These stones were, individually, probably the largest in the local area. Their formation is tiny but their balance appeared rather delicate. I did have to try to angle my shot carefully, so as to avoid parked cars on one side and pub-lunchers on the other! Upon leaving the pub garden (it is mainly for customers), we headed back towards the farm but this time, I decided to take a chance by leading us toward the largest of stone circles, which I decided not to close in on during my lone visit.
Last time, I ignored it simply because I was under the impression that English Heritage enforced an entrance fee (even though you could potentially sneak in through the side gate…). After that walk, I took a look at their website, where it appeared as though entry is actually free, even if you’re not a member. As we closed in on the main gate, there was a large sign asking for £1 per person. The temptation was to press on an not pay, without any figure of authority in sight. But, a keen-eyed walker spotted in the available leaflet that they only ask you to consider placing your donation in the Honesty Box… Ironically, she was also the one to march ahead without any honesty(!) so, I called her back to drop a coin or two in the box, along with the rest of us.
These stones were (to me, at least) much larger than they had appeared from a distance. It was difficult to make out the concentricity of the ‘circle’ but I also realised that there’s another small circle in the north-east corner of this same field. I regret not trying to take a group photo of everyone here but it was nice to be able to walk around and explore this sacred space, before we got back on track.
By now, people might have expected that they had seen all they were going to see, as we were less than one hour’s walk from the finish point at a lovely pub garden. We crossed more fields, accidentally startled a cow, passed through a meadow and then, just before the pub stop, Pensford’s railway viaduct came in to view…
That’s the same structure I showed you at the very start of this post. In all the times I’ve driven to Pensford; times where I’ve parked up the bottom of the hill on the A37, before walking back uphill… If only I’d raised my head and looked left a little more often, I might have noticed this spectacular sight at least once before!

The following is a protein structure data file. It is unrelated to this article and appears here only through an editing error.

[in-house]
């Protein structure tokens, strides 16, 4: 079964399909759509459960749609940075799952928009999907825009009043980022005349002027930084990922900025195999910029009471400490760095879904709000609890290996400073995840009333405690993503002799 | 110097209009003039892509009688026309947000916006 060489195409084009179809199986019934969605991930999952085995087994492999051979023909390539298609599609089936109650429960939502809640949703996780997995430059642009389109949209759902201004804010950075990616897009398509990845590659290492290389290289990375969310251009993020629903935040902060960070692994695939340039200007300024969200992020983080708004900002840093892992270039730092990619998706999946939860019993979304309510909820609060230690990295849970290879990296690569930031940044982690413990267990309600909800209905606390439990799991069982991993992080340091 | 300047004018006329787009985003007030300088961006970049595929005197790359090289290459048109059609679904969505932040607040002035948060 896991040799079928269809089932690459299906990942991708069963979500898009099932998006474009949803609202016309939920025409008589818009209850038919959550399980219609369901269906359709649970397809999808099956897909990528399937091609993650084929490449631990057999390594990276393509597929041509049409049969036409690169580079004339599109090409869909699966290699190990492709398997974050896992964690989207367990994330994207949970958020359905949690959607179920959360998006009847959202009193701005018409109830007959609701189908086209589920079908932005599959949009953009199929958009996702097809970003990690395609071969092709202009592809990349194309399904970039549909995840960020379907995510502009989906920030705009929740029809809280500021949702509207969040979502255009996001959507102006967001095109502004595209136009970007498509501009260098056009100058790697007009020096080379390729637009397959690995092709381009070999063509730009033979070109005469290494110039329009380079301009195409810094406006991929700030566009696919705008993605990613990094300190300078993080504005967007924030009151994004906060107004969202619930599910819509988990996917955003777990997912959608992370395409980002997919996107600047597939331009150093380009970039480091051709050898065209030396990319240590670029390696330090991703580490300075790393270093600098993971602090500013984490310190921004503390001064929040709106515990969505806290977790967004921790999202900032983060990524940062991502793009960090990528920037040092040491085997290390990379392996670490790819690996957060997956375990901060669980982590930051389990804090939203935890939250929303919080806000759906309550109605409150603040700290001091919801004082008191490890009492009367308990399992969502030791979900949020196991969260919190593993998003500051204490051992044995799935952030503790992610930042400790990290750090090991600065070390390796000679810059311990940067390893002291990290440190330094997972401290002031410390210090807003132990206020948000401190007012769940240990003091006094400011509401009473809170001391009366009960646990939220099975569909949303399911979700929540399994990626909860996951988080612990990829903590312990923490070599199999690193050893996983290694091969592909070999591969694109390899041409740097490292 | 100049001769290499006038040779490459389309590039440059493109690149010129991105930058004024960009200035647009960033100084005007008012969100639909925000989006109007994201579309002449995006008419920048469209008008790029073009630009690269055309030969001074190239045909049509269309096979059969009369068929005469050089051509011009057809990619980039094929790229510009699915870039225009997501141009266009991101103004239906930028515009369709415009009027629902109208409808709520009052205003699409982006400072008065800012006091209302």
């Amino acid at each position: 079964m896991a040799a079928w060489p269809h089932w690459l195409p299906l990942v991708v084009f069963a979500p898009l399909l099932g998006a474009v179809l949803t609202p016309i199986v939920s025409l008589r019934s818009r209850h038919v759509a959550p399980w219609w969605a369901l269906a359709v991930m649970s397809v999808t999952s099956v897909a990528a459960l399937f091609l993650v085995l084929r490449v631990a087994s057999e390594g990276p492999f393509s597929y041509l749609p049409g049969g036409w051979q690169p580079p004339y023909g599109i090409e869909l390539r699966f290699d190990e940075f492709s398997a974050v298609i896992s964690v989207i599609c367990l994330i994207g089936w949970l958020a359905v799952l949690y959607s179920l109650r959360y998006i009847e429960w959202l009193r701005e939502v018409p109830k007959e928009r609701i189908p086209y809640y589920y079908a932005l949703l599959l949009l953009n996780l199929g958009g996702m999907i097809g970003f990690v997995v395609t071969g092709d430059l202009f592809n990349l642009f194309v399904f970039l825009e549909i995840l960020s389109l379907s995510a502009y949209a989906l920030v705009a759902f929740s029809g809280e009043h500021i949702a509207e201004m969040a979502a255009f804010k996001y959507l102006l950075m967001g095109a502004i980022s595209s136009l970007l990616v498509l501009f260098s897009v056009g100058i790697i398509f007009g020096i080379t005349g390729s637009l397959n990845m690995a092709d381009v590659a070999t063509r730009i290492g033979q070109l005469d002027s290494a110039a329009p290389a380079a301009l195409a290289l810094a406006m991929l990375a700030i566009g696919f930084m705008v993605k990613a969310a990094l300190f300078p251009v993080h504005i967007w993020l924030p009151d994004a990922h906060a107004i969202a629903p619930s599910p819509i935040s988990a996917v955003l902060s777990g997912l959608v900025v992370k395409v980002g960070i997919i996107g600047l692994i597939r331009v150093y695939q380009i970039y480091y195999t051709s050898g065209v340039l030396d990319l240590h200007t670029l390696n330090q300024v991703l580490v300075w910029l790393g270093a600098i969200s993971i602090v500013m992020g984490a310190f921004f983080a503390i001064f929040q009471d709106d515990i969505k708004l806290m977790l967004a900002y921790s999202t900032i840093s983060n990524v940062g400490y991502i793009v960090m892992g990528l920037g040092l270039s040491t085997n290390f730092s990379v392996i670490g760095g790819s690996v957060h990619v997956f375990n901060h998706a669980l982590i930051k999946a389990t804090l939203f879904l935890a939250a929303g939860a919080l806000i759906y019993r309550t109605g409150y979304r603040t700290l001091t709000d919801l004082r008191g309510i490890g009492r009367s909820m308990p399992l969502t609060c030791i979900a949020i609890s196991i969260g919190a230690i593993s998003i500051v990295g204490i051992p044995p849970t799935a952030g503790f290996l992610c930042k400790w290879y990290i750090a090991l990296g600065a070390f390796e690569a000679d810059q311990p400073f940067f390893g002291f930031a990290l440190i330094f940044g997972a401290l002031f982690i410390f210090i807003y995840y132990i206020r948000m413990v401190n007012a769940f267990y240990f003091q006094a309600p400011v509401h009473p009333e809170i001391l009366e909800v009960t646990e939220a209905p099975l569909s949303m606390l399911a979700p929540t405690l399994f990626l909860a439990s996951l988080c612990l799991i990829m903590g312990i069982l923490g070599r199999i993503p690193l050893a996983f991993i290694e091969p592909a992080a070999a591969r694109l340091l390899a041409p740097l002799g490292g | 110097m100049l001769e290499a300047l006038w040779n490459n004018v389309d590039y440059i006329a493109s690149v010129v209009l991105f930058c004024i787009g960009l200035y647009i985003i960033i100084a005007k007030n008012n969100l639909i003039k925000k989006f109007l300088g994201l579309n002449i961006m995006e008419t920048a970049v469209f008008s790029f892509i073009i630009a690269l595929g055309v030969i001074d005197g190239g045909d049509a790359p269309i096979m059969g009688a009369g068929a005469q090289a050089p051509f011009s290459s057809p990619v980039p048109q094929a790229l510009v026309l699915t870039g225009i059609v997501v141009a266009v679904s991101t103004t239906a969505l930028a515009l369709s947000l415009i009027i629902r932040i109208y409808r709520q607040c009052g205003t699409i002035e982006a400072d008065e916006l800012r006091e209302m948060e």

Our walk did end in a lovely little garden beside a stream, not at all far from the bridge you see above. We were blessed with the calming sounds of falling water, along with the sun still shining high in the sky. And to think; it was raining on and off as we departed from the car park several hours earlier… I’d like to thank Laura for buying me a coke, which I accepted in exchange for standard fuel costs that the drivers expect. £2.60 can be dear for a pint glass (of coke) but it covered the bill perfectly. To the penny, even!
On a personal note, I came away from the walk with an immense feeling of satisfaction inside. But that word alone doesn’t describe how it felt… My anxieties in the start eased very quickly, especially once we got passed the confusion over the start time. It was great to see familiar faces, especially of those who were on my only previous walk and also, another who had said they would’ve joined that one, if not for other commitments. This feeling is something I don’t get in any other part of my life, which is why I intend to keep leading walks. I’ve made some incredible close friends in the last year or less but there’s something about sharing your own joy (a walk that you liked) with a group of others and, when that feeling becomes mutual… That’s it. That’s what I’m alive for.
As we made our way back across the main road and uphill to our cars, I forgot to point out this one final monument known locally as The Round House. I actually meant to do some research in to the history of this one before hand.
I used to worry about things like whether people would not enjoy a walk I’d put on but, just because I’ve walked it before, it doesn’t mean to say that they have also. People wouldn’t make an effort if they were expecting to be dissatisfied. I feel like I’ve earned a level of ‘trust’ or similar as a walk leader it again makes me feel good inside.
Thanks for reading and a huge THANK YOU to everyone who came along, whether or not you ever come to read this. For the entire album of my photos, please click here.